THE man with the famed "Devast8" tattoo has done a U-turn on having it removed.
Mark Cropp, 19, shot to fame globally after the New Zealand Herald interviewed him last month about his plea for a job on Facebook that was complicated by a huge tattoo covering half his face.
Now he has decided not to go through with having the huge inking removed after having the first session of free treatment from a laser clinic.
Cropp's brother tattooed his face in jail during a night of heavy drinking.
"Once it was started, I thought, I can't go back on it now," Cropp said about the image.
"I wish I had stopped while the outline was there to be quite honest."
Cropp had been serving a two-year, three-month sentence for pulling a knife on a tourist over a drug deal gone wrong.
He initially said he had hoped to keep the tattoo and for a potential employer to look past it, but he changed his mind overnight when he became an international sensation, and accepted an offer from Sacred Laser in Kingsland to have it removed for free.
Herald Focus went to Cropp's first laser removal session, where a section of his tattoo was worked on and partly lasered off.
On Wednesday, Cropp told Herald Focus he was working night shifts and things were going well so had put the laser removal on hold until he got used to his hours.
However, on Thursday, when asked about his progress, Sacred Laser said Cropp had rejected their offer and wouldn't be having further sessions.
The parlour expressed disappointment, but said their offer to remove it for free still stood if Cropp were to change his mind.
Cropp has responded this afternoon by text, through his partner, saying he "doesn't want any more [of the tattoo] removed as he just wanted a job" and now that he has one, he wants to stay out of the media.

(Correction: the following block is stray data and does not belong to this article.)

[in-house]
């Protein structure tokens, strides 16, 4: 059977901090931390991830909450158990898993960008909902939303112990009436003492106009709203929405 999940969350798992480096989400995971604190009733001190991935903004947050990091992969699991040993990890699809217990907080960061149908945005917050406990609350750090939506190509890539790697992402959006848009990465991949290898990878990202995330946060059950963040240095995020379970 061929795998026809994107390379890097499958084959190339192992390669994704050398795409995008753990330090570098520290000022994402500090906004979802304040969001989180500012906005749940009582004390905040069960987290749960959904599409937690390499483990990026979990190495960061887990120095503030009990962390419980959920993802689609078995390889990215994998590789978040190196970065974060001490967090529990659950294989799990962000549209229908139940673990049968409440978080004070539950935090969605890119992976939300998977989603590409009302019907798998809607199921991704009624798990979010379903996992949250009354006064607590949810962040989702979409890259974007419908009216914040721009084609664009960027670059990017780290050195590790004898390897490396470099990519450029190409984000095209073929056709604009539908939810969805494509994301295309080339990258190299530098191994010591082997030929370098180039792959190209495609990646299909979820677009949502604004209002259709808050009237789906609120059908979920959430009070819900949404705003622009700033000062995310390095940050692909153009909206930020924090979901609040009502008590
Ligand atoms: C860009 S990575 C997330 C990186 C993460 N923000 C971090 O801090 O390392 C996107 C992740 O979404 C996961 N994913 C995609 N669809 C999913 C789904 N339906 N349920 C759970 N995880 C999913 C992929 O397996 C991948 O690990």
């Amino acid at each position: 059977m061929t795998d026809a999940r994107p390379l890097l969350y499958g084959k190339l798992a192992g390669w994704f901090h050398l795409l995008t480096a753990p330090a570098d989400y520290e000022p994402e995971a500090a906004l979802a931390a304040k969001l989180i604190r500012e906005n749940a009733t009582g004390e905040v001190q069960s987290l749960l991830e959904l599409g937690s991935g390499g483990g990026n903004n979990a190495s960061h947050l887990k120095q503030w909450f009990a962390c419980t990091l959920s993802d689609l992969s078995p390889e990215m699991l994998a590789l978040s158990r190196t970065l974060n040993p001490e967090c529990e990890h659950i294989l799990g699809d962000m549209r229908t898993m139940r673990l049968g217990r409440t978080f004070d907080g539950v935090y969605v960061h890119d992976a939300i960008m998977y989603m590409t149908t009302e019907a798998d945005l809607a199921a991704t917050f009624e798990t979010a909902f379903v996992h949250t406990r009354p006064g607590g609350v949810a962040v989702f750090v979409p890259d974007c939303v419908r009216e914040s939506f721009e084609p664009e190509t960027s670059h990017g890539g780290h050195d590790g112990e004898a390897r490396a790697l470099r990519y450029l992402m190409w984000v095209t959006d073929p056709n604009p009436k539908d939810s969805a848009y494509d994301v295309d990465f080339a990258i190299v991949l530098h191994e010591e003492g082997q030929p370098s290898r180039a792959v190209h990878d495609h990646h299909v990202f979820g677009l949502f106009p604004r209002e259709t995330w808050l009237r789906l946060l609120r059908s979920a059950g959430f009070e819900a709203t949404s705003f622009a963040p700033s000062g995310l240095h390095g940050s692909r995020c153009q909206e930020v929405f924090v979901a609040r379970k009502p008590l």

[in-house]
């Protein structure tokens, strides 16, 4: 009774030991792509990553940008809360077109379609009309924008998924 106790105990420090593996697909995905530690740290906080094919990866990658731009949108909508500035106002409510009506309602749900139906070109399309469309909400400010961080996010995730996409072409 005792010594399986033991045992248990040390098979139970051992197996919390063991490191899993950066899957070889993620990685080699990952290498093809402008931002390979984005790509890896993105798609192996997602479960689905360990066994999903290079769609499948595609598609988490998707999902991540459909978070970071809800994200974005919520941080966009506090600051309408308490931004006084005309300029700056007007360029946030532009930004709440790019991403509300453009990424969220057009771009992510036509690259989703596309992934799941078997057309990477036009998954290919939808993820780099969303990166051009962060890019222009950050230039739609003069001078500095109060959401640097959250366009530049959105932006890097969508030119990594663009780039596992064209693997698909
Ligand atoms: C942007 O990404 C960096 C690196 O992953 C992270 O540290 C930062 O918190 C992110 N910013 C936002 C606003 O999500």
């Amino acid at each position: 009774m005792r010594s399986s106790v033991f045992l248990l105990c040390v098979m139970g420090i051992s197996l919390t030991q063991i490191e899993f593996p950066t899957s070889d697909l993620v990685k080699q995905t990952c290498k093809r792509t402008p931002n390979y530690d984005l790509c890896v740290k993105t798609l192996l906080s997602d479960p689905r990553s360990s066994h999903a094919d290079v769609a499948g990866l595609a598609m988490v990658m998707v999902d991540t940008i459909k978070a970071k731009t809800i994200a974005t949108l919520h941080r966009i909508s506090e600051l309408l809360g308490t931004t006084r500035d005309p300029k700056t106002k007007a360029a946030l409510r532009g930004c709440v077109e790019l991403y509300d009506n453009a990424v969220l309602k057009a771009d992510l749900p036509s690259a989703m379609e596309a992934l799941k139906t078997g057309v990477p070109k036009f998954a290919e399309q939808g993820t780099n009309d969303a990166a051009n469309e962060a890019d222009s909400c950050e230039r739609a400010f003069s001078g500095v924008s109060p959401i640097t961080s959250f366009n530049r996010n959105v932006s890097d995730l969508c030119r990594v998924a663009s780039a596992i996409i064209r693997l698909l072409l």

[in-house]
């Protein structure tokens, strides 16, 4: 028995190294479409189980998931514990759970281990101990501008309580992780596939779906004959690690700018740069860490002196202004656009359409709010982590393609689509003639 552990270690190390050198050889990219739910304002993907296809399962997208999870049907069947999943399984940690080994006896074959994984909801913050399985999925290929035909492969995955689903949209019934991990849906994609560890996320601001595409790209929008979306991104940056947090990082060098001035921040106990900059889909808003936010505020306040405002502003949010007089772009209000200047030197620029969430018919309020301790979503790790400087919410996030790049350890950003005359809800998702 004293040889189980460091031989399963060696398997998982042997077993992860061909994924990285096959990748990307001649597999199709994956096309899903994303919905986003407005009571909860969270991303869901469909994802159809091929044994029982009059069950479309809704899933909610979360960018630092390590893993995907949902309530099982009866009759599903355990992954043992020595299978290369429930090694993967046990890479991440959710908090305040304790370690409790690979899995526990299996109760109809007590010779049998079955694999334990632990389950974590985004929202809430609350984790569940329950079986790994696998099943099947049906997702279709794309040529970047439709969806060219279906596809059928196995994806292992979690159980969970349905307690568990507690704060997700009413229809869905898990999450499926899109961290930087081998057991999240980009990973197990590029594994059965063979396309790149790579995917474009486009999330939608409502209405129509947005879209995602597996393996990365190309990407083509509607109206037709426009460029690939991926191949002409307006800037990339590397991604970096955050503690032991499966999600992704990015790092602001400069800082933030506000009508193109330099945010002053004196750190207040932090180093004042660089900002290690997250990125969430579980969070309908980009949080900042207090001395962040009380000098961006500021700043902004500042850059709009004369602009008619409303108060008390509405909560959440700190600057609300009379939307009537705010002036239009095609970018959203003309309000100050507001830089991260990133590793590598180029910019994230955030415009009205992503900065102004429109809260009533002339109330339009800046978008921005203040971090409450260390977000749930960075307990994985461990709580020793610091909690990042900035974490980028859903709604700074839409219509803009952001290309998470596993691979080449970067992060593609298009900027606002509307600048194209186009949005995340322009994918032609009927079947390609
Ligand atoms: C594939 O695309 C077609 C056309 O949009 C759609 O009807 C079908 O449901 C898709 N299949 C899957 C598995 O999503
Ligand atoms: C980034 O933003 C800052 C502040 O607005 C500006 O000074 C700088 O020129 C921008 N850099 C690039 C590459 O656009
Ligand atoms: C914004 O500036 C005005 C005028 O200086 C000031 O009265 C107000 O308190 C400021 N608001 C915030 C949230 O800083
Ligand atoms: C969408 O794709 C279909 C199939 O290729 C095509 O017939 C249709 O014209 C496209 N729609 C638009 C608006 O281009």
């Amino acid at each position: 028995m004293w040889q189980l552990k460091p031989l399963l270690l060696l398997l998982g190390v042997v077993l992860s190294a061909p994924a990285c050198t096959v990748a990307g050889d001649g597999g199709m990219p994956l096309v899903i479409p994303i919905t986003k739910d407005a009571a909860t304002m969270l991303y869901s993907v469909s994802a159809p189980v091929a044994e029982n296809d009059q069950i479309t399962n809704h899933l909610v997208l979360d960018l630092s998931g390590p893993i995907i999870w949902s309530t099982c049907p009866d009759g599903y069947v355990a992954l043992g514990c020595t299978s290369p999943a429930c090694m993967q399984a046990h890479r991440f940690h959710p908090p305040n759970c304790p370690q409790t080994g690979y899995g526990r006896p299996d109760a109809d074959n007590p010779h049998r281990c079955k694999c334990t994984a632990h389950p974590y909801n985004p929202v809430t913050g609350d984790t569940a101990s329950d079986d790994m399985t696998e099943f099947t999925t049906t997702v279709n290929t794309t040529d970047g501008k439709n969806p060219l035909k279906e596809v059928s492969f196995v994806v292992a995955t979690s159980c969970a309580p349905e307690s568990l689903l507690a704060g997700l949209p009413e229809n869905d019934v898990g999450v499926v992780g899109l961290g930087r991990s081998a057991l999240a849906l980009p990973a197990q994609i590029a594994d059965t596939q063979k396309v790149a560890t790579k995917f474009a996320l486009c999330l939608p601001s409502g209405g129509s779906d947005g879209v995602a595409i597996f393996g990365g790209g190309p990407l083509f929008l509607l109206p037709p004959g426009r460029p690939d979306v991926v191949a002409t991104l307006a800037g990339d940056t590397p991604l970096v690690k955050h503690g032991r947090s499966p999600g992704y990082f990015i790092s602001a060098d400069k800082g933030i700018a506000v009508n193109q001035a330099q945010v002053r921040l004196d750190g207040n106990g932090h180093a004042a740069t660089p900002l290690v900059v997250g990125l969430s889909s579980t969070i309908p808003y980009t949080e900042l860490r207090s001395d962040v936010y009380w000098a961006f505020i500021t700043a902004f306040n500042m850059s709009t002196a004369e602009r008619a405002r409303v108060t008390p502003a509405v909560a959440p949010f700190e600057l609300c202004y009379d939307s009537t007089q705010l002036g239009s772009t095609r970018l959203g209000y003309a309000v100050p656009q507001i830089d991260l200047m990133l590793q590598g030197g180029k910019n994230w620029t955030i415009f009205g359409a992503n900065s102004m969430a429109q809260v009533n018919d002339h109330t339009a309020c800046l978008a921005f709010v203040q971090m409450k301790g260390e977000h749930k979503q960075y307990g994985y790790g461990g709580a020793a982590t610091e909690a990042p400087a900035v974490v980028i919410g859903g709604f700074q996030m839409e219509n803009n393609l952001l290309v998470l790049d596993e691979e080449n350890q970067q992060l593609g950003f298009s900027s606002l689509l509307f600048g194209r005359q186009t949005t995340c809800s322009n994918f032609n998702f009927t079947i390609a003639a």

After Cropp shot to fame last month, he received at least 45 job offers but turned them down.
He told the Daily Mail he had not accepted any, and was waiting for the "right one to come about".
He said many of the positions required him to have a car but he wouldn't be able to get himself around until he got his first paycheck.
After his story went global, an Auckland company contracted him. He previously refused to have his face tattoo removed but said he would get rid of it before he started his job.
Scaffolding contractor Douglas George Herbert reached out to him and offered him a $NZ22-an-hour building site job.
"We've all made bad choices, doesn't mean we are bad people," Herbert told the New Zealand Herald.
"I'm a big brown man covered in tattoos myself, and I have been on the receiving end of judgment from people who don't even know me.
"All my guys have got pasts, but we're all united on the job site, where you are only as good as the man beside you."
Cropp got the tattoo one night in prison while drunk off home-brew. It was given to him by his brother, who shared his cell and used a makeshift needle and fermented food to make the ink. It took eight and a half hours to complete and Cropp admitted some of the motivation was to avoid being bullied by other inmates.
"It was only supposed to cover up what was originally on my jawline," Cropp told the Herald.
Applying for work after prison, he said prospective employers had laughed in his face after seeing his tattoo, and he was forced to turn to Facebook in desperation.
He was jailed as a 17-year-old for aggravated robbery, claiming he needed money to support his pregnant girlfriend. He was battling to get off the dole and reclaim his young daughter from state care.
"I was quite angry at myself because ... I said I wouldn't let her do it alone. And I pretty much failed," he said.
"I didn't want my daughter to have the same upbringing that I did."
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